For this study, I utilized Nash and Crabtree’s (1996) rationale for history education and Barton and Levstik’s (2004) concept of democratic humanistic education to inform my theoretical framework. Democratic humanistic education combines purpose and instruction to provide not only a rationale for history education, but also a framework to examine whether the intended curriculum facilitates education for democracy. Together, the arguments for the purposes of history from Barton and Levstik (2004) and Nash and Crabtree (1996) encourage a history curriculum that is relevant, complex, active, and consistent with the ideals of a democratic society. These rationales are useful for a comparative study of history textbooks.
Drawing on the scholarship of Beck and McKeown (1991), Krippendorf (2003), Neuendorf (2002), Nicholls (2003), and Pingel (2010), I conducted a systematic content analysis of eight textbooks widely used in the two countries to address three questions: (1) how do secondary U.S. and Brazilian history textbooks present the history of slavery? (2) What are the similarities and differences in the presentation of slavery in U.S. and Brazilian textbooks? (3) To what degree do U.S. and Brazilian textbooks address the complexities and legacies of slavery? I first created a keyword list in both English and Portuguese based on several sources from the historical scholarship on slavery. These lists allowed me to then identify the sentences and paragraphs in the textbook that explicitly covered an aspect of slavery and to determine what topics were emphasized in the book. I strengthened the validity of my keyword list by having two historians who were experts on U.S. and Brazilian slavery review the list and offer feedback on my selections. I then calculated inter-coder coefficients to improve the reliability of my analysis.
In this study I found several important patterns. Among these were that the political and social spheres of history dominated the references to slavery. Brazilian textbooks had more references to the economic sphere of slavery than the U.S. textbooks, but the U.S. authors highlighted more extraordinary individuals in relation to slavery than did the Brazilian authors. The authors of all eight textbooks essentialized the varied experiences of enslaved people; in particular they did not address the unique experiences of enslaved women as it relates to the constant threat of sexual exploitation. There was more information on the enslavement of indigenous people in Brazilian books than there was on the enslavement of Native Americans in U.S. textbooks. The overriding narrative of the U.S. textbooks was one of American progress, the idea that from one generation to the next, society was advancing towards the ideals laid out in the founding documents, the U.S. Declaration of Independence and the U.S. Constitution. Slavery has been incorporated into that story as an example of how the society has improved, but still has more to do. In Brazilian textbooks, I found a general theme of progress. However, this idea of progress was slightly different than the concept I found in U.S. books. Brazilian textbooks did not highlight a specific set of founding documents, like the United States, and instead offered a less defined ideal society, but one that nonetheless progresses over time. As one of history’s great injustices, the topic of slavery remains an enduring and controversial issue with legacies that transcend many contemporary concerns that include, but are not limited to race, class, gender, and identity.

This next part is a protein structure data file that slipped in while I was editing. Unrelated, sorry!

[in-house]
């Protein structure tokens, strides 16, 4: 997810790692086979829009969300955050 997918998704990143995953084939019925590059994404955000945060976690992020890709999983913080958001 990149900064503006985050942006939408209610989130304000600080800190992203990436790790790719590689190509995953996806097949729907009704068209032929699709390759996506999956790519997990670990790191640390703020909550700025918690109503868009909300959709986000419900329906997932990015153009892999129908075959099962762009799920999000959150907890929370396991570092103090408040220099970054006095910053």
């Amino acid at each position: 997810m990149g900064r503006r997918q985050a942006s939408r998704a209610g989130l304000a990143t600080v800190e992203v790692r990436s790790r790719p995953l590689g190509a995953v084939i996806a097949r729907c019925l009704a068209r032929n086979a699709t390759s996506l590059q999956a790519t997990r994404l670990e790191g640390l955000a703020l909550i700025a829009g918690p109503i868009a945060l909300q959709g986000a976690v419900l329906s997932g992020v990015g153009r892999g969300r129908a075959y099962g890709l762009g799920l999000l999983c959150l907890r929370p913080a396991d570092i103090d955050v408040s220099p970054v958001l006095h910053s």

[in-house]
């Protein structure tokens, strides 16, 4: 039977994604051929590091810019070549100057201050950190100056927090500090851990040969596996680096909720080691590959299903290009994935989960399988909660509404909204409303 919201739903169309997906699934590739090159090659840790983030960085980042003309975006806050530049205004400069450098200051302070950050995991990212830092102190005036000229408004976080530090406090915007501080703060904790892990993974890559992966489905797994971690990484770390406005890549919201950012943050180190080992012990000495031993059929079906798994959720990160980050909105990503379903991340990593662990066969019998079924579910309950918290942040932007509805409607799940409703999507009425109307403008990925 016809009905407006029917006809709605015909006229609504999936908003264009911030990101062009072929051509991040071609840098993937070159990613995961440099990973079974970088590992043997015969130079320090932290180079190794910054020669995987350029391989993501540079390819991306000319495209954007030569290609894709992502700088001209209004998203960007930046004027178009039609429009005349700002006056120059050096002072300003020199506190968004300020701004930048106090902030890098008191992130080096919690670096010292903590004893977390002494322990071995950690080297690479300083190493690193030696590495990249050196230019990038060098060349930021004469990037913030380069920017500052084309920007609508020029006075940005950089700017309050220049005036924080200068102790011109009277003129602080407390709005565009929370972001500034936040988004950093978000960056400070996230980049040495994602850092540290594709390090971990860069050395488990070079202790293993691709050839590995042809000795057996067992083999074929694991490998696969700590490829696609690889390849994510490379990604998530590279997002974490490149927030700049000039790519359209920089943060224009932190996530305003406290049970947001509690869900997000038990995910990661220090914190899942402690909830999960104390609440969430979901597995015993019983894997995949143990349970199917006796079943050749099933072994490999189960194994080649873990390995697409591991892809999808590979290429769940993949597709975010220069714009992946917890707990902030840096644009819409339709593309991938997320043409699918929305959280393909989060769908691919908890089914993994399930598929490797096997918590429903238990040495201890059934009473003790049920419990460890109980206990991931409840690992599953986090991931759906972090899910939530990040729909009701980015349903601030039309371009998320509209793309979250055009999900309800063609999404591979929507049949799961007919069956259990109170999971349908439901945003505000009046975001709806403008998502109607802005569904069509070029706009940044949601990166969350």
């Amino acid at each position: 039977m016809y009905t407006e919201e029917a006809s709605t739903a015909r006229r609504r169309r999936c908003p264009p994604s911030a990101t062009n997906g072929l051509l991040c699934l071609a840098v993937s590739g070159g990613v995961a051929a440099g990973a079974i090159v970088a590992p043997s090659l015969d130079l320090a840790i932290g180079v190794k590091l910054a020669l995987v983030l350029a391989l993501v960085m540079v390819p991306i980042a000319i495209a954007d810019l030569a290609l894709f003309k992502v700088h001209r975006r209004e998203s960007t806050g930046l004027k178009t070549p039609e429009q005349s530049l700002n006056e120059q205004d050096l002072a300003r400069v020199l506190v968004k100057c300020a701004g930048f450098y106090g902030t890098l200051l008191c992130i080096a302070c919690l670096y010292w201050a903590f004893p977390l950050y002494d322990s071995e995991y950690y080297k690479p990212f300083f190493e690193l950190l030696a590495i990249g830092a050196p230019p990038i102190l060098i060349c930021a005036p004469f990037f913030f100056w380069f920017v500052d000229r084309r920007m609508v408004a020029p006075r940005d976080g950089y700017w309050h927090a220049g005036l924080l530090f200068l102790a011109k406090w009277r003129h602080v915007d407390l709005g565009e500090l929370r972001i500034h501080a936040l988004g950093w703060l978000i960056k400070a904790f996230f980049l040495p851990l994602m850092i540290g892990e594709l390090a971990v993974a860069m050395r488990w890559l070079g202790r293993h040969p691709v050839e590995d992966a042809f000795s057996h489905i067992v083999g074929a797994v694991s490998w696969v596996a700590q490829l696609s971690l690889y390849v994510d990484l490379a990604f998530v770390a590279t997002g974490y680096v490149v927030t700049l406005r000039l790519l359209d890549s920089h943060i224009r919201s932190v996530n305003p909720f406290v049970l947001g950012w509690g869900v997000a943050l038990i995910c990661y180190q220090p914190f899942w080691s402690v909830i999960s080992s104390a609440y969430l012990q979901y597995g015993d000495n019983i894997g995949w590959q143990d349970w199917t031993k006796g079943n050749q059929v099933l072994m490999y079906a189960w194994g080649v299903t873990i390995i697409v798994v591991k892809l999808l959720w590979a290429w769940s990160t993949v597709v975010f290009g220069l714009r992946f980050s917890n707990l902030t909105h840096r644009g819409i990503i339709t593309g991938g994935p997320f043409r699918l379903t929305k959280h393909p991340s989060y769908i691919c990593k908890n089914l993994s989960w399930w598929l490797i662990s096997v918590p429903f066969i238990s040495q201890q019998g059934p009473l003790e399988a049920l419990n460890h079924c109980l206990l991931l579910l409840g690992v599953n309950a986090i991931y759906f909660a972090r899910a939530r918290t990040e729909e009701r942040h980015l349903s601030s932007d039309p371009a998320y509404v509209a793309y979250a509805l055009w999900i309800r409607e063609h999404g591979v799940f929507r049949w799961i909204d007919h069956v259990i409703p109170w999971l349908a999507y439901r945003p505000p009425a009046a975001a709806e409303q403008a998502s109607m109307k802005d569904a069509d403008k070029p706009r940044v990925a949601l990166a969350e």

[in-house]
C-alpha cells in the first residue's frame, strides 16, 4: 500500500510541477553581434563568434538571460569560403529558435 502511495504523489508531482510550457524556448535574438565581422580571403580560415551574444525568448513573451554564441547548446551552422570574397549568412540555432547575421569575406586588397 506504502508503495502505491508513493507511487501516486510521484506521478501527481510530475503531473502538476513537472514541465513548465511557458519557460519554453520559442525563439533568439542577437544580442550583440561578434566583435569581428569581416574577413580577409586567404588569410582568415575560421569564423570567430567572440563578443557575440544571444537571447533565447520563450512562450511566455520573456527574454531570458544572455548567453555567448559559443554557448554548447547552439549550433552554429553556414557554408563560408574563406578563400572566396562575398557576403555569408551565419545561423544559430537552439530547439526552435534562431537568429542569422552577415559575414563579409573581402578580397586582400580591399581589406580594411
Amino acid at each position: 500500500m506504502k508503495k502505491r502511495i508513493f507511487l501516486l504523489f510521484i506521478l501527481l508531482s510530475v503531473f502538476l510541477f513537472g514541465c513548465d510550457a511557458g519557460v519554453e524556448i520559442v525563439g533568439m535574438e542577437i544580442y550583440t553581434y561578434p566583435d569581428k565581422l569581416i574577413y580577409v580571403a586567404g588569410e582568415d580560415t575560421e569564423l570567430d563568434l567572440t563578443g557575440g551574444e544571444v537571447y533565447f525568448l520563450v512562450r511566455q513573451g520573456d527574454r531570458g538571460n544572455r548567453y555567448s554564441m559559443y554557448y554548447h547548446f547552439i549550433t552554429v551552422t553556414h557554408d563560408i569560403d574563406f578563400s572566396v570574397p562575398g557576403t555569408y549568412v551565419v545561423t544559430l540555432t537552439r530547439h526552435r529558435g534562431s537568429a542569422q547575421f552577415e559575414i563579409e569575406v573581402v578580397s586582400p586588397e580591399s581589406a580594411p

2015 - National Women's Studies Association Words: 99 words || 
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5. Alfredson, Lisa. "Making the Familial Visible in Modern Slavery: Slavery through Marriage, Adoption and Blood" Paper presented at the annual meeting of the National Women's Studies Association, Wisconsin Center, Milwaukee, WI, Nov 12, 2015 <Not Available>. 2019-06-16 <http://citation.allacademic.com/meta/p1024976_index.html>
Publication Type: Individual Paper
Review Method: Peer Reviewed
Abstract: In slavery studies negligible attention has been given to what this paper describes as “familial slavery” involving slave-slaver relations that are also familial (marriage, adoption, birth/blood). Some scholars dismiss relevant familial practices as true slavery, many make inclusive references, but few study them. Through interdisciplinary analysis of a comprehensive range of practices, this paper develops a framework for understanding familial slavery which bridges feminist and slavery theory, explains when abusive familial relations cross the line into slavery, how familial relations enable relations of slavery and why they are important. In turn, it develops new insights regarding populations of concern.